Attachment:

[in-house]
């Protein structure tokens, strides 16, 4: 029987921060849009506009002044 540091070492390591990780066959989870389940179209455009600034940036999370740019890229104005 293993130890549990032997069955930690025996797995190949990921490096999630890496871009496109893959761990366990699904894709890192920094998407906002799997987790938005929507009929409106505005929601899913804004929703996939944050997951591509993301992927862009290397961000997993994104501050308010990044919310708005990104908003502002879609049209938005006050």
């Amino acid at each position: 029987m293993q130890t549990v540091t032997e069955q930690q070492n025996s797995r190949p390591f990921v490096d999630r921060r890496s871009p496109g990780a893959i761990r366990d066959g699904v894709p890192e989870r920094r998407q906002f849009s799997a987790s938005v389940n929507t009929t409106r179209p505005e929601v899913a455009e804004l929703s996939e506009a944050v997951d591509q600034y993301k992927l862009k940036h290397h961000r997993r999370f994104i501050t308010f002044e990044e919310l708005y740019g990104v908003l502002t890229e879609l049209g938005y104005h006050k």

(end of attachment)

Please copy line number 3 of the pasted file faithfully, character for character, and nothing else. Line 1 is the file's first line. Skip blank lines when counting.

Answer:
């Amino acid at each position: 029987m293993q130890t549990v540091t032997e069955q930690q070492n025996s797995r190949p390591f990921v490096d999630r921060r890496s871009p496109g990780a893959i761990r366990d066959g699904v894709p890192e989870r920094r998407q906002f849009s799997a987790s938005v389940n929507t009929t409106r179209p505005e929601v899913a455009e804004l929703s996939e506009a944050v997951d591509q600034y993301k992927l862009k940036h290397h961000r997993r999370f994104i501050t308010f002044e990044e919310l708005y740019g990104v908003l502002t890229e879609l049209g938005y104005h006050k």